LAS VEGAS — A Tampa, Florida-based cancer research center is using software-defined networking (SDN) to overhaul its network, update its disaster recovery system, and connect its four campuses.
Speaking to SDxCentral on the sidelines of VMWorld 2017 in Las Vegas last month, Tom Hull, CTO of Moffitt Cancer Center, said that Moffitt is currently in the “design phase” of its network overhaul that includes using VMware’s NSX network virtualization technology to migrate to a virtual environment.
Hull said the company has been working with VMware’s NSX for about two years and is using it for microsegmentation, which enables the center to transfer security policies and firewall rules down to the workload level.
Hull said that Moffitt’s reason for the network overhaul is that it wants to be able to exchange information on clinical trials and research projects with universities and other research centers around the globe. “We have researchers at our center that are doing spectacular research,” Hull said, adding that it can be challenging to share its clinical research with others in a secure way.
The center has partnered with VMware and is using the company’s professional services for the network design. “We are doing automation but are still in phase 1,” Hull said. He estimates it will take about two or three more years to finish the network modernization project.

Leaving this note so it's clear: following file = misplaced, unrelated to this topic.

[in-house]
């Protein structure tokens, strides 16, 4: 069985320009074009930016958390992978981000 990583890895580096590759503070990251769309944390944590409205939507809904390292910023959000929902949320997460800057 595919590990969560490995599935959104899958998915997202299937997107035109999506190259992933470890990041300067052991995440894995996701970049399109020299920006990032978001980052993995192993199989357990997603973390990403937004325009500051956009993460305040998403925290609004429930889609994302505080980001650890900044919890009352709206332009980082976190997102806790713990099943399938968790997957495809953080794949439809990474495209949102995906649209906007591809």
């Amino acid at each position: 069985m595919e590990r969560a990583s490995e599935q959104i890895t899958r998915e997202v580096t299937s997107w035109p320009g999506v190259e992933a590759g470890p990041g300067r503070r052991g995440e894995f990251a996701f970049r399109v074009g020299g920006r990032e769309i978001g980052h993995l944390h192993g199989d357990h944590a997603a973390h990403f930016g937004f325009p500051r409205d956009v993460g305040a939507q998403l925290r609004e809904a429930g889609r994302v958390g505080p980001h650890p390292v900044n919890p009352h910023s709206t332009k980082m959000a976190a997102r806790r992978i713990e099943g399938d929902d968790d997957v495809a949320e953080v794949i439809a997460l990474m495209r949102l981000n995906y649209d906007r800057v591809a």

The company has converted to some white box servers but has not completely moved away from the legacy hardware.
Currently, Hull is focused on updating Moffitt’s disaster recovery network, which he said costs the company more than a million dollars a year to maintain. The original disaster recovery architecture was built around proprietary server hardware and software.
For Hull, focusing on disaster recovery is a way to convince Moffitt’s board of directors to upgrade the network and incorporate virtualization. “DR [disaster recovery] is a way to get this in the door,” Hull said. “Within the first year I’ll save money. Within 10 years the cost savings will be in the millions.”
Long-term, Hull plans to incorporate the Internet of Things (IoT) into Moffitt’s network and use sensors to monitor patient movement, respiratory rates, and other data that will then be communicated to the nurses’ stations. However, he said that network latency is a concern as is network security. “All the data will be going over the wireless or wired network,” he said. “And there are security concerns. We need to get the data into a virtual environment and segment it with NSX and use firewall rules. That is a major use case for us.”